The haphazard system. Usually Inns heal everything. Not so here. They only seem to really heal HP/MP. Which in a game making liberal use of status ailments, is pretty annoying when shops only carry maybe two types of ailment negations at a time. Stocking up on potions, slows down gameplay, and a lot of times these mini-boss type threats come unannounced. For example when you go to second town over, do not talk to any guards or you will get massacred. (I don't even know if there's a such thing as level grinding enough against imps and hornets to be ready for them.)

Some status ailments can be downright confusing as well. Poison for example, does not seem noticeable until you get poisoned twice. Then you're engulfed or however they worded it, and it lasts permanently until you drink an antidote. (Because again, inns won't help.)


The hacker implemented exp gains even for dead characters, a higher starving skill set, and tried to smooth out some rough spots as far as skill mechanics go. But sometimes things are just too broken to fix, and this is one of them. I would not say FF2 is the most horrible game, I've played really bad games and this is not gritting at the teeth bad. But it does have a lot of negative qualities, and if you come into this expecting Final Fantasy as you know it, or in general any fantasy turn based rpg... you are going to be sorely disappointed.


OVERALL: Overall I give it a 3.3. Bad controls, occasional hiccups in consistency, unexplained assaults, and almost gritty combat in an otherwise high fantasy sort of game just make the general experience bad and uninviting. I hate to conform to common opinion... but the people may be right about this one. Final Fantasy 2 was a terrible sequel and Squaresoft (Or whatever the company that owns Final Fantasy is called now...) was very lucky to recover so quickly from Final Fantasy 2 with three. My guess is they decided to go with what they know, much like Zelda did with the poor reception of Zelda 2. This is not to say experimenting is bad. But it's as though they set themselves up for failure. Because what else can you expect from poorly constructed gameplay?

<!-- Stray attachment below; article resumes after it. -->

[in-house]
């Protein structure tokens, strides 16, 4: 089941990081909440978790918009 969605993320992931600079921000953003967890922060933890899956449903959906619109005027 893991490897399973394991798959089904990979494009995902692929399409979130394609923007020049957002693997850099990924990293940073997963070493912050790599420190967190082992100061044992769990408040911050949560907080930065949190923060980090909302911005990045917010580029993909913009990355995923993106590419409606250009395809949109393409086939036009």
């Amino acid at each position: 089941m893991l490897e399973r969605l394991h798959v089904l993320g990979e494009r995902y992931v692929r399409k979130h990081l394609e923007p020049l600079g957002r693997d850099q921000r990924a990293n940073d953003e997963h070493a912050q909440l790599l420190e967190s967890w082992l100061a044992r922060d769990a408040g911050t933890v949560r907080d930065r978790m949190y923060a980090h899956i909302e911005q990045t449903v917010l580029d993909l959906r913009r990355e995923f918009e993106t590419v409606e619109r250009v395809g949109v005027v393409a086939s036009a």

I'm not big on Final Fantasy, but I am an avid fan of the dungeon crawler concept, Dungeons&Dragons, etc. Many have said that Final Fantasy 2 is one of if not the worst of The Final Fantasies, and frankly I did not want to believe it. Being one of the few jrpgs in general that is skill-based over linear level grinding, I was actually expecting a lot more then I got. At that I truly believed the hacker did the best he could to make this game workable. But to no avail...

GRAPHICS: 5.
The graphics are not horrid, but they could be better. It'd be difficult for someone who has never heard of Final Fantasy to believe this one was a sequel, because the graphics have actually degraded in many respects as far as random encounters go. While still colorful, and in fact more vibrant and unique color schemes then it's predecessor, everything just seems like a doodle you would draw up in class. The hacker did not make any changes to the graphics that I know of, so I'll just rate it as a five.

SOUND: 7.
The sound is an improvement to the first Final Fantasy, and matches the environment the music is put in. Though a bit repetitive at times, it is not aggravating and a pleasant melody with intense, yet mild by most game standards for combat music.

ADDICTIVENESS: 1.
Try as I might, I could not see the game through. Too many things made it a chore to continue. While I'll save most of the complaints for difficulty, it should bare mentioning that a lot of players would become quickly frustrated by the lack of information presented to you. One could assume the function of most spells and items, but it does not tell you this at the shops. So either you have to take a guess, or know the game relatively well before you even start. There is also a lot of minor annoyances that while would not kill a game in their own right, piled together the way they do make it almost unplayable.

STORY: 4.
Older games are not played for their story. It's hard to get into a story without cut scenes, deep dialogue, and everything looking like something out of a coloring book. The attempt at a plot only makes it worse when it is a simplistic contrived tale of kings, rebellions, and demon lords plotting in the inner circles of all the politics. I play Final Fantasy to be a heroic mage or swordsman battling ugly monsters for praise, loot, and bragging rights. Not to roleplay Game of Thrones. Not to say FF2 doesn't try. It leaves hints and options available for extra dialogue boxes, and remembering keywords and such. But in general I just don't find this to be the time or the place.

While it is normal for JRPGs to set you up for a battle you cannot win, it does not necessarily mean it's a good thing. While some might look at it as these guys are really tough, and one day you'll be strong enough to beat them. All I see is a very railroaded way to get you at square A, then move on to square B. And it could just have been explained better overall why you and your ragtag bunch are so important as to be resurrected.

 DEPTH: 6.
The map itself is pretty straightforward, but honestly given the cheap and often unfair battles ahead of you... this is probably for the best. While there is much to do, it feels artificial and clunky. By trying to persuade the player to wade through more dialogue, and compose this convoluted math system of different stats, it ends up more a drudgery then offering replay value or any additional bonus.